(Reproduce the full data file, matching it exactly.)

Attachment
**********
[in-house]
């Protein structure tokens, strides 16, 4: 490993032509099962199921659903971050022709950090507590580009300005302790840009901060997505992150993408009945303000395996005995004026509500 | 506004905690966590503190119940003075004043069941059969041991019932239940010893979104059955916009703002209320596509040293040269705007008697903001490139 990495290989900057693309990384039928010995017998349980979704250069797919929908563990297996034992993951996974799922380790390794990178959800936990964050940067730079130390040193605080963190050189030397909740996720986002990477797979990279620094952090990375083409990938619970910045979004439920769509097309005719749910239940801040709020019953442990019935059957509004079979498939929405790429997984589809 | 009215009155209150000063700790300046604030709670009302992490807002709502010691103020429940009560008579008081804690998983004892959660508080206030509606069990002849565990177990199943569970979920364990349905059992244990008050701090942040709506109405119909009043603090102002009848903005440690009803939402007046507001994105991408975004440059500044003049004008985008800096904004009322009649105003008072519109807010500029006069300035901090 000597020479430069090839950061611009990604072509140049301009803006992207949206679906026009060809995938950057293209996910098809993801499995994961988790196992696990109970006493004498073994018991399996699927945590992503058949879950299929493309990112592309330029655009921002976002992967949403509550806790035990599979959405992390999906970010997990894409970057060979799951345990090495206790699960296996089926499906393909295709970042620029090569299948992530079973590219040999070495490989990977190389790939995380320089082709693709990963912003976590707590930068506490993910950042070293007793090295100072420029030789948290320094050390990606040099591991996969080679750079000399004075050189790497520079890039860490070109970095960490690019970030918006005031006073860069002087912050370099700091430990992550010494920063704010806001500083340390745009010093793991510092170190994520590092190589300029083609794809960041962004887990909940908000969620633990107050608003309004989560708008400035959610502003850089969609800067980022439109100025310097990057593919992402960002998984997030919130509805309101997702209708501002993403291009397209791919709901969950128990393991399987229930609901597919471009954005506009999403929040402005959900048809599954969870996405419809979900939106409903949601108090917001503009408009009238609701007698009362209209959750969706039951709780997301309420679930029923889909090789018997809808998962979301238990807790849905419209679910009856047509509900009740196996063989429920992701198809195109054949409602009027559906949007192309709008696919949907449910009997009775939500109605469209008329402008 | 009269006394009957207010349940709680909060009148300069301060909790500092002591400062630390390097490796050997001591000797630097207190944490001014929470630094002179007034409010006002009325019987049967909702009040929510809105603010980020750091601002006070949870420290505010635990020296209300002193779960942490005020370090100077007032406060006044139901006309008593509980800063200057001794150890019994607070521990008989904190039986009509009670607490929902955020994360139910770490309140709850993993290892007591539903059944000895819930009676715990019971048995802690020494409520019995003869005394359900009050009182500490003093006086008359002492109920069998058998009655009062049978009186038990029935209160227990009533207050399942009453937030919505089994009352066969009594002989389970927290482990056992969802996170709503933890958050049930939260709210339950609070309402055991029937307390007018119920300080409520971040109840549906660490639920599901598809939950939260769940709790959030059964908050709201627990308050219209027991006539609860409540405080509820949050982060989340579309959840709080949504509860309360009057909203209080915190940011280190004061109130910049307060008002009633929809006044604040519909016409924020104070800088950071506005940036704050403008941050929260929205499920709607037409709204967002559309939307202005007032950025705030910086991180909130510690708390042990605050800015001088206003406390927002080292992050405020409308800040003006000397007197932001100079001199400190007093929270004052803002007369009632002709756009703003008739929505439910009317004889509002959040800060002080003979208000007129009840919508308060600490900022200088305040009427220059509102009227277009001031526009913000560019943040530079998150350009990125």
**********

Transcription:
[in-house]
């Protein structure tokens, strides 16, 4: 490993032509099962199921659903971050022709950090507590580009300005302790840009901060997505992150993408009945303000395996005995004026509500 | 506004905690966590503190119940003075004043069941059969041991019932239940010893979104059955916009703002209320596509040293040269705007008697903001490139 990495290989900057693309990384039928010995017998349980979704250069797919929908563990297996034992993951996974799922380790390794990178959800936990964050940067730079130390040193605080963190050189030397909740996720986002990477797979990279620094952090990375083409990938619970910045979004439920769509097309005719749910239940801040709020019953442990019935059957509004079979498939929405790429997984589809 | 009215009155209150000063700790300046604030709670009302992490807002709502010691103020429940009560008579008081804690998983004892959660508080206030509606069990002849565990177990199943569970979920364990349905059992244990008050701090942040709506109405119909009043603090102002009848903005440690009803939402007046507001994105991408975004440059500044003049004008985008800096904004009322009649105003008072519109807010500029006069300035901090 000597020479430069090839950061611009990604072509140049301009803006992207949206679906026009060809995938950057293209996910098809993801499995994961988790196992696990109970006493004498073994018991399996699927945590992503058949879950299929493309990112592309330029655009921002976002992967949403509550806790035990599979959405992390999906970010997990894409970057060979799951345990090495206790699960296996089926499906393909295709970042620029090569299948992530079973590219040999070495490989990977190389790939995380320089082709693709990963912003976590707590930068506490993910950042070293007793090295100072420029030789948290320094050390990606040099591991996969080679750079000399004075050189790497520079890039860490070109970095960490690019970030918006005031006073860069002087912050370099700091430990992550010494920063704010806001500083340390745009010093793991510092170190994520590092190589300029083609794809960041962004887990909940908000969620633990107050608003309004989560708008400035959610502003850089969609800067980022439109100025310097990057593919992402960002998984997030919130509805309101997702209708501002993403291009397209791919709901969950128990393991399987229930609901597919471009954005506009999403929040402005959900048809599954969870996405419809979900939106409903949601108090917001503009408009009238609701007698009362209209959750969706039951709780997301309420679930029923889909090789018997809808998962979301238990807790849905419209679910009856047509509900009740196996063989429920992701198809195109054949409602009027559906949007192309709008696919949907449910009997009775939500109605469209008329402008 | 009269006394009957207010349940709680909060009148300069301060909790500092002591400062630390390097490796050997001591000797630097207190944490001014929470630094002179007034409010006002009325019987049967909702009040929510809105603010980020750091601002006070949870420290505010635990020296209300002193779960942490005020370090100077007032406060006044139901006309008593509980800063200057001794150890019994607070521990008989904190039986009509009670607490929902955020994360139910770490309140709850993993290892007591539903059944000895819930009676715990019971048995802690020494409520019995003869005394359900009050009182500490003093006086008359002492109920069998058998009655009062049978009186038990029935209160227990009533207050399942009453937030919505089994009352066969009594002989389970927290482990056992969802996170709503933890958050049930939260709210339950609070309402055991029937307390007018119920300080409520971040109840549906660490639920599901598809939950939260769940709790959030059964908050709201627990308050219209027991006539609860409540405080509820949050982060989340579309959840709080949504509860309360009057909203209080915190940011280190004061109130910049307060008002009633929809006044604040519909016409924020104070800088950071506005940036704050403008941050929260929205499920709607037409709204967002559309939307202005007032950025705030910086991180909130510690708390042990605050800015001088206003406390927002080292992050405020409308800040003006000397007197932001100079001199400190007093929270004052803002007369009632002709756009703003008739929505439910009317004889509002959040800060002080003979208000007129009840919508308060600490900022200088305040009427220059509102009227277009001031526009913000560019943040530079998150350009990125």